Yes, hit post by mistake, went off a thinking, gone until now; couldn’t delete. Quite a stupid post, even for me, that.
Well wouldn’t you know it, Googling the topic sentence I found in this sub-board a thread six years after this OP on the same column. That one is https://boards.straightdope.com/t/tube-through-the-earth/508787/43
It is shorter and goes more directly to the physics (“elementary” in college according to more than one poster). But this is thread is the fons et origo of discussion, so I post this note here.
Cecil gave up on the math, and that is addressed in the later thread, even with a rough-ish estimate of the period.
Upthread someone says (sorry for no cite) “you can’t and never will make an experiment,” but one not only has been done, in some essential form, but it’ non-experimental use has changed our world and is still ubiquitous: inertial guidance systems, in all stuff that flies “by itself” or otherwise.
The OP subject was aced by M[aximillian] Schuller in 1923, in “Die Störung von Pendel und Kreiselapparaten durch die Beschleunigung des Fahrzeuges,” Physikalische Zeitschrifts XXIV:16. The article is translated into English here, having been translated at RAND as a (once-) Secret document: “The Perturbation of Pendulum and Gyroscope Instruments by Acceleration of the Vehicle” https://apps.dtic.mil/dtic/tr/fulltext/u2/b806120.pdf
A Schuler Pendulum has the (ideal) orbital period of a satellite at sea level. The physical practice of this (“the experiment”) simply flips the situation: a gyroscopically stable axes-platform is torqued in feedback by some system so that it remains "“pointing straight down,” done in respect to “Schuler Tuning.” From https://en.wikipedia.org/wiki/Schuler_tuning
An inertial navigation system is tuned by letting it sit motionless for one Schuler period. If its coordinates deviate too much during the period or it does not return to its original coordinates at its end it must be tuned to the correct coordinates.To implement Schuler tuning, the feedback loop is modified to tilt the platform as the vehicle moves in the north–south and east–west directions, to keep the platform facing “down.” To do this, the torquers that rotate the platform are fed a signal proportional to the vehicle’s north–south and east–west velocity. The turning rate of the torquers is equal to the velocity divided by the radius of Earth […]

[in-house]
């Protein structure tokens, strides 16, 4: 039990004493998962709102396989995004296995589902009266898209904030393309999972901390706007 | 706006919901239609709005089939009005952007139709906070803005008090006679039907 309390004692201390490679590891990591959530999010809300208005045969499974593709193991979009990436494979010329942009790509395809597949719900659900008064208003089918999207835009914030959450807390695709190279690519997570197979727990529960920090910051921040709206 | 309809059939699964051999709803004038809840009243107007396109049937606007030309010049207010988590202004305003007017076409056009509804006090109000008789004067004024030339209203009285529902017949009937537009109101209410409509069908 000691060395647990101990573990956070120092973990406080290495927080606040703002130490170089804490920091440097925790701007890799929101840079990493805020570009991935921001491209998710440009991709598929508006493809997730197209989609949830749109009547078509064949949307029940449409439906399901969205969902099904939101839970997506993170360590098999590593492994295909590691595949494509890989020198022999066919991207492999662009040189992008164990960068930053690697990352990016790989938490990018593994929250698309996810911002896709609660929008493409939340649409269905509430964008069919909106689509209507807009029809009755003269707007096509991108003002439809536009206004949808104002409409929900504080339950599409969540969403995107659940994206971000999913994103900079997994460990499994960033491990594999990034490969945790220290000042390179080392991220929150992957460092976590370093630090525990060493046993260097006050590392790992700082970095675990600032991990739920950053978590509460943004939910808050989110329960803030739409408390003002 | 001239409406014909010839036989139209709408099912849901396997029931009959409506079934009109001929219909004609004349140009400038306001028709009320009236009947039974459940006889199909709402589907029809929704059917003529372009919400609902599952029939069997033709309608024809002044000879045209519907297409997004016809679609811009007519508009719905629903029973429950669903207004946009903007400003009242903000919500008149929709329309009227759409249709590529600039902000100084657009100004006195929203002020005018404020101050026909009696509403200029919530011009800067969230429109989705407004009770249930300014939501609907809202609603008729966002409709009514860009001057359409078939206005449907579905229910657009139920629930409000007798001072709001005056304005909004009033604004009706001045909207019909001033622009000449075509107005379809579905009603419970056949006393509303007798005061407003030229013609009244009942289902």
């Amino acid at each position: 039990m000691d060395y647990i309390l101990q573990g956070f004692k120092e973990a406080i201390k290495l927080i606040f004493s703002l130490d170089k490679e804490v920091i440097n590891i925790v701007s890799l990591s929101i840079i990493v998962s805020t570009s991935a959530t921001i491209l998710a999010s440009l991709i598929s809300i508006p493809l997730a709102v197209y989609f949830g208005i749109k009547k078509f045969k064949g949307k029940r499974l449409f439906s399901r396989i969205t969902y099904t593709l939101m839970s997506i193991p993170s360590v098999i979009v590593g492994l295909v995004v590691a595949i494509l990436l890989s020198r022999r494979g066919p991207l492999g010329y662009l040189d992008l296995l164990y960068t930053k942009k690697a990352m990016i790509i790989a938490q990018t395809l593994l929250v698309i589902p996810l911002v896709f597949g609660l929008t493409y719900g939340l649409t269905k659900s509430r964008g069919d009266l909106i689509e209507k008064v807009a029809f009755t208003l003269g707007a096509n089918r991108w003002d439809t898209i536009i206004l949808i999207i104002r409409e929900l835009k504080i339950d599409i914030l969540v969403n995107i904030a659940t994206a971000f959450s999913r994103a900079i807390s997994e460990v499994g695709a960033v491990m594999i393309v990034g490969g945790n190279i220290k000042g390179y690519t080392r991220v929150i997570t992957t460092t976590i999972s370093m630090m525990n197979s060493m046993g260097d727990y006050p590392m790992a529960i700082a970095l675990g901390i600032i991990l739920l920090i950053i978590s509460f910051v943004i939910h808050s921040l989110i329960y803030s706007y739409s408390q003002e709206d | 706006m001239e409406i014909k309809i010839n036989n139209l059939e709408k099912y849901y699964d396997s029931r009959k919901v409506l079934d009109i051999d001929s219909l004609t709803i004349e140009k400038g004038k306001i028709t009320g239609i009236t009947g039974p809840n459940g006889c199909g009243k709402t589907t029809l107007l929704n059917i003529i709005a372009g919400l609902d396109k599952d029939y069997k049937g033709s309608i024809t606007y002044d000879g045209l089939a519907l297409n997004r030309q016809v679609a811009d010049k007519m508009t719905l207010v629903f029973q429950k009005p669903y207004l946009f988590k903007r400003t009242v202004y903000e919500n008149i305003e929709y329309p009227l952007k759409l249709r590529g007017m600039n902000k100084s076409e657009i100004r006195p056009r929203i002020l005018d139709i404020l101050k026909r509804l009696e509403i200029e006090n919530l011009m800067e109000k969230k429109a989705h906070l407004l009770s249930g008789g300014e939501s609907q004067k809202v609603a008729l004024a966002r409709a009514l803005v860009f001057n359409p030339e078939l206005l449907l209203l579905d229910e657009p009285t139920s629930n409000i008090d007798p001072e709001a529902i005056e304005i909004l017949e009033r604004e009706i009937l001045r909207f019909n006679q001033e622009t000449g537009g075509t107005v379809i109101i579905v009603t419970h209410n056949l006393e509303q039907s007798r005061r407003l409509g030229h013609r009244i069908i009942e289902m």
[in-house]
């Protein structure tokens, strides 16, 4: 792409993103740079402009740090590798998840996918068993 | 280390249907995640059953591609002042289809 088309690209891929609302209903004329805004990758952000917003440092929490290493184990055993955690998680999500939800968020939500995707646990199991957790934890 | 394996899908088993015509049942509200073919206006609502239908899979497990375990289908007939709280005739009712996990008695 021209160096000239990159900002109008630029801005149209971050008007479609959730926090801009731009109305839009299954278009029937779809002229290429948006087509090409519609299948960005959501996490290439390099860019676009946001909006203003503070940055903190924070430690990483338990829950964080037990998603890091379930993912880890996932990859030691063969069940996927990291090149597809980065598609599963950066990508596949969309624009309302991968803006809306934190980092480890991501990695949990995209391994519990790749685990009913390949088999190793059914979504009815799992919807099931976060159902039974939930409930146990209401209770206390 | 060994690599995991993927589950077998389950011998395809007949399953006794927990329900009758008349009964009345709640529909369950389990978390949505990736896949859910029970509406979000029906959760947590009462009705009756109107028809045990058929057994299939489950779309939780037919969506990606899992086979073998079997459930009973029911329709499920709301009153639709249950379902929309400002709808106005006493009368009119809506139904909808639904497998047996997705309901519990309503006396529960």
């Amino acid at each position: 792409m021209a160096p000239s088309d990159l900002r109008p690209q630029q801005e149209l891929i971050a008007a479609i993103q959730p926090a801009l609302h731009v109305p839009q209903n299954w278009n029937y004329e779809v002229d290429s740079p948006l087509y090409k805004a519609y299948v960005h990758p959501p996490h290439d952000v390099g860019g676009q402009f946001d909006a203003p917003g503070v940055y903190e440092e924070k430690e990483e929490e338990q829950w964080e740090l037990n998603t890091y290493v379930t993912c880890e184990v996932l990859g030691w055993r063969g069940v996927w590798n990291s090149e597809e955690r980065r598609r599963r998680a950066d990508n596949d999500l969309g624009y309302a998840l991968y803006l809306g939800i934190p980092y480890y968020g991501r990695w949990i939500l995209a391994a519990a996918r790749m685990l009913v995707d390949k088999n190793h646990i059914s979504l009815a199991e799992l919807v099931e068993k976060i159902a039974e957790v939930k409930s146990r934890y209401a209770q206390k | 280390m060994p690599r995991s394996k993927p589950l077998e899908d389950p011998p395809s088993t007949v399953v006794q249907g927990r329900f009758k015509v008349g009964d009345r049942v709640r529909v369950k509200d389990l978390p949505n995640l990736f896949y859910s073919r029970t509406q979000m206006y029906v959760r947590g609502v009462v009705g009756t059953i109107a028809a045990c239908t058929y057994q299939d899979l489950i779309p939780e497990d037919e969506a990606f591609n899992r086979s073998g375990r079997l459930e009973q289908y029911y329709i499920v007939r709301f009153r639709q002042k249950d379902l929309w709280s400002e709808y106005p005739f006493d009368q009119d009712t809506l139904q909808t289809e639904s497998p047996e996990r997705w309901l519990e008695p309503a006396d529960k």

It works out to a effortless back and forth through the earth of in Schuler period of 84.4 sec (the figure is posted in the '09 thread).
Surprising to me is that mechanical inertial systems (torque applied via servomotors in loop) are still out there in most airplanes, even with the technology more recently advanced to to stability measured by interference of laser beams moving along the axes, either in electrically charged gas (ring laser guidance) or fiber-optic laser guidance. Even post GPS, inertial guidance systems are still built in as complementary systems.
Although dated, from IEEE is the best general article introducing Schuler and inertial guidance systems is King’s 1998 “Inertial Guidance–40 years of Evolution,” GEC Review, XIII:3. https://www.imar-navigation.de/downloads/papers/inertial_navigation_introduction.pdf
A more comprehensive thing with refs is Wiki’s https://en.wikipedia.org/wiki/Inertial_navigation_system
ps: plus, @Riemann, my abandoned post obviously wasn’t (isn’t) “word salad.” It was just abandoned suddely and incomprehensibly, given the clarity of what was posted. Look up the term (my snarl is because the phrase is a term of art, and was created by practitoners, in types of mental illness. Do you say “quantum leap” incorrectly often?